This post is part of a sporadic series on how our daily life is different in Dublin five years on.
Sometimes during church on Sunday I’ll look out the window–they are beautiful Georgian windows just asking to be looked out of–and I’ll see a train go by. Many times it’s the DART commuter train, and that makes me happy. Sometimes it’s a steam train, and that makes me very happy. When it’s the steam train I try to get Bill’s attention, but usually he doesn’t recognize that I’m using a special tap on his leg that means, “Look quickly out the window,” rather than my normal tap when means, “Hey, I need to tell you something,” so frequently he looks at me instead of the window and misses the steam train. There’s not much I can do about it. We’re in church so I have to be subtle.
Seeing trains from the window in church reminds me that we live somewhere different from where we did before. It’s a Dublin Moment. Many urban areas in the United States have commuter trains that run by churches, but I’ve never lived in one of those places. I’m from the land of cars. None of the places I’ve lived have a very advanced public transportation system. Many folks will argue that Dublin doesn’t have an advanced public transportation system, and compared with pretty much any other city in Europe this is true, but compared to say, Birmingham, Alabama and Austin, Texas, Dublin is easily navigable via bus, train and tram.
When we lived in Raheny I took the DART into town for work. Bill would drop me off at the DART station, and I would disembark at Pearse Station. It took me about twenty minutes to walk to my office on Adelaide Road. An Irish person would get there in twelve. Irish people walk very fast. We commuters would exit Pearse station en mass. When we reached Merrion Square I’d be lagging behind a bit, with the old ladies. By Baggot Street the old ladies would have passed me by. Five years later I’m still lagging behind Irish people.
About six months after I started my job I noticed a fella from my office boarding a bus right outside the station. I hopped on. “Does this bus go to our office?” I asked hopefully. “Indeed it does,” he said, and he was right. The bus stopped directly in front of the office. And there ended my routine of walking from the station. Eventually I started taking the bus home too. I had to take two buses, but I always seemed to hit a 20 minute gap in DARTs, so my commuting algebra determined x = y not take the bus?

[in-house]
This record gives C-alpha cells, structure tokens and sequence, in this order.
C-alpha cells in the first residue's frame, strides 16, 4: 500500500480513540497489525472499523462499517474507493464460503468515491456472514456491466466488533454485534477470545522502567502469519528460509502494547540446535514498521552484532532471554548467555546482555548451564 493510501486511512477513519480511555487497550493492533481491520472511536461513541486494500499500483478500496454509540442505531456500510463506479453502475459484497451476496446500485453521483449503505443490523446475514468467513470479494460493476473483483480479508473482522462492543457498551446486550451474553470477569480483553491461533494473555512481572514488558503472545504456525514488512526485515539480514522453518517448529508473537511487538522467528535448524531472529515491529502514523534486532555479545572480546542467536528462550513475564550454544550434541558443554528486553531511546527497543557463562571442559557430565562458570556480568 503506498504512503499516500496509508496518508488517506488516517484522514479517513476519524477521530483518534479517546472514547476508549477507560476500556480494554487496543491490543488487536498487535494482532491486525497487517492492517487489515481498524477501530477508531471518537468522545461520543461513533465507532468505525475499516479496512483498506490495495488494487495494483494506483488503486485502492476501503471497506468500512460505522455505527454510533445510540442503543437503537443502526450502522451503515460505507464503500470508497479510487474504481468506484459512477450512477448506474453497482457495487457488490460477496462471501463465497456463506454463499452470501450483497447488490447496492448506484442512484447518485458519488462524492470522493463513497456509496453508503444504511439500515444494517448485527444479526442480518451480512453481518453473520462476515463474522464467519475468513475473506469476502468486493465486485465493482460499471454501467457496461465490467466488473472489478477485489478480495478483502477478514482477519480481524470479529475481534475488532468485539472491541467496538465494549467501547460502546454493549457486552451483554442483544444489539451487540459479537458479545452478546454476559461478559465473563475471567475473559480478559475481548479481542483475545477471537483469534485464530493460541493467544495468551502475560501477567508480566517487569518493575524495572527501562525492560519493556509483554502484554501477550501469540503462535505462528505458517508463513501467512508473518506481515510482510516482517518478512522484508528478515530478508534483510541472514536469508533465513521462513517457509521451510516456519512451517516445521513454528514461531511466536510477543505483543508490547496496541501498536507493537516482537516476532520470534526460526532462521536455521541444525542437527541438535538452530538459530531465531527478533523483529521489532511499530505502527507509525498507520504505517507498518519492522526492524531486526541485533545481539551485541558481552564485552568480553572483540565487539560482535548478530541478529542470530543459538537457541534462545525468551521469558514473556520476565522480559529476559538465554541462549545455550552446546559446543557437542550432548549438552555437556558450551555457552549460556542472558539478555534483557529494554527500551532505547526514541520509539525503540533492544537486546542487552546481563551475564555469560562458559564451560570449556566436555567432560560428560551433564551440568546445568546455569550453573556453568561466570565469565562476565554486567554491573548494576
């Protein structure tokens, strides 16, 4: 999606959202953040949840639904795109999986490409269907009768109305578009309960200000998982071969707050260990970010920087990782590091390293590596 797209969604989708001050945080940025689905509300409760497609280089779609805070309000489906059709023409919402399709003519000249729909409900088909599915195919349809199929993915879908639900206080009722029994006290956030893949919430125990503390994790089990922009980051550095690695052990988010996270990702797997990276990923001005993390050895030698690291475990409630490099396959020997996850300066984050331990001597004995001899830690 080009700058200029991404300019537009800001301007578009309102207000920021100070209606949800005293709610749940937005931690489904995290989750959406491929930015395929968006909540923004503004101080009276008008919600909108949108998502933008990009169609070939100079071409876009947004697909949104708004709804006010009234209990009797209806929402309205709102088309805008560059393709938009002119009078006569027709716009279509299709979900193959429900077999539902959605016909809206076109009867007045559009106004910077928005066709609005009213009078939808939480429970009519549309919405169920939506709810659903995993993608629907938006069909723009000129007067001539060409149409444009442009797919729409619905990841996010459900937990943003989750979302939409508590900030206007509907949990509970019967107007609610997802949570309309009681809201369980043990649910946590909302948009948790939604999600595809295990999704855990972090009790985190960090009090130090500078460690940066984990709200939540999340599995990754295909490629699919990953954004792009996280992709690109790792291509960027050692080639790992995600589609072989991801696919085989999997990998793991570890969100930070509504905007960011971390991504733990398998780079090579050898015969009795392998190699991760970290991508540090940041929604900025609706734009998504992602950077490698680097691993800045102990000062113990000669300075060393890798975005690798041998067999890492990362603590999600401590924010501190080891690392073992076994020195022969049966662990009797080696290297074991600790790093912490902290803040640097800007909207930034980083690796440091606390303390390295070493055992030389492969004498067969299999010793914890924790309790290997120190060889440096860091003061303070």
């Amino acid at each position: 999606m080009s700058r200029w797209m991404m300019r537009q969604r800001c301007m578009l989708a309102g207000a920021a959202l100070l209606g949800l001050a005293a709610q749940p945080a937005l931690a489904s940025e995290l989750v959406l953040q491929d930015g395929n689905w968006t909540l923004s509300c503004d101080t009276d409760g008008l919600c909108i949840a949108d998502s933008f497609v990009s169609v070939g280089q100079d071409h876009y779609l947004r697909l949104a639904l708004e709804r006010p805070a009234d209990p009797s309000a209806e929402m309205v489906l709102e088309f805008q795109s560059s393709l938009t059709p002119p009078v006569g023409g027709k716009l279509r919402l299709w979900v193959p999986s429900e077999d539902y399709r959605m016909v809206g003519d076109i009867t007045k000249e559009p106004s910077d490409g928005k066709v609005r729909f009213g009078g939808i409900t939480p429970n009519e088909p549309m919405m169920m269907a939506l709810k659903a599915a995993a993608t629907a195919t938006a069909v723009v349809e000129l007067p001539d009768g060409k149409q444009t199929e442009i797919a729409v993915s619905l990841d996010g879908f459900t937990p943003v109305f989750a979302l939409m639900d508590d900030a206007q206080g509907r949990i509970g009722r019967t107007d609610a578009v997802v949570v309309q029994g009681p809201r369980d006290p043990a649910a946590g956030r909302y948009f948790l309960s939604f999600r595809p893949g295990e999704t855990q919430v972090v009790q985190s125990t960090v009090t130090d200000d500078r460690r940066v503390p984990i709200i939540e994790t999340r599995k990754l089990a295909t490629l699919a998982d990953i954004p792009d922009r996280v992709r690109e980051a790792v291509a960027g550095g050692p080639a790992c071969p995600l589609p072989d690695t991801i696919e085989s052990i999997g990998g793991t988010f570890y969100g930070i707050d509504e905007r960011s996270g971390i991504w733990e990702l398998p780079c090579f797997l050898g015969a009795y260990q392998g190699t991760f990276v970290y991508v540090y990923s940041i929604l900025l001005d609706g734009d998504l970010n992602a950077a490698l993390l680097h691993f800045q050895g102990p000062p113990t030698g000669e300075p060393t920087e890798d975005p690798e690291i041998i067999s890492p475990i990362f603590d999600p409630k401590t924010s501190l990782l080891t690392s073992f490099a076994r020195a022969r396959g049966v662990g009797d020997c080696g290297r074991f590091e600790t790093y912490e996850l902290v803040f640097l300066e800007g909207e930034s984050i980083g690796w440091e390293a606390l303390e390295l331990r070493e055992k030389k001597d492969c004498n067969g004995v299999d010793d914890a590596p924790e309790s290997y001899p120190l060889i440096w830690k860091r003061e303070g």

Now I catch a bus at a stop about five minutes from our house, and it drops me at that same stop outside of my office. During the school year the buses get full during prime going-to-work time. Seeing that bus pass you by is very demoralizing. But the squashed passengers on the bus don’t look too happy either. I have good luck getting a bus around 20 or 15 to 9:00. I’m 30 minutes on the bus, so I get in relatively close to my official start time of 9:00.
Morning commuters are typically quiet, but school girls typically aren’t. I do tend to wind up on the same bus as a man who is frequently on the phone, and who has repeats himself. Repeatedly. “Yeah, that’s against policy. Against policy. That would be against the policy. The policy. The policy. Yeah, That’s against policy. Policy. Policy.” Yesterday morning I sat in front of a young couple planning their weekend. They were thinking about going to the National Gallery. They were very cute and they made me happy. Sometimes there are small children on the bus who are so excited just about being on the bus. We should try to hold on to that child-like enthusiasm.
If possible I sit upstairs. Many mornings the windows fog up. I’m attuned enough now that I don’t have to wipe a viewing spot to assess the location of the bus. I just wait until the windows on the right side of the bus turn green, and I know I’m at Stephen’s Green, and I’ll need to make my way downstairs in two minutes.
While I do prefer the upper decker, the stairs on the bus are a menace and it is very likely my epitaph will read, “She met her death on the stairs of a Dublin bus.”* You have my permission to write an elegiac song with that title as well.
Public transportation has its share of frustrations–disappearing buses; the elements; drunk people with bloody, bandaged hands–but I genuinely enjoy not driving to work.
And it’s not just that I don’t drive to work. It’s that I don’t drive at all. I should drive. Probably. Bill thinks from time to time that I should. In five years I have driven the car twice for a total of seven minutes.
I do miss driving. And singing while driving. Driving alone in the car is the one time you can just belt it out and know that no one can hear you.
Driving on wide, open roads is one of the things I love about being back in the U.S.
Watch this video to see what I mean:
Apologies for the lens schmutz and thanks to KGSR for the soundtrack.
*We recently agreed that Bill’s epitaph will say, “He loved him some funky, funky fish sauce. “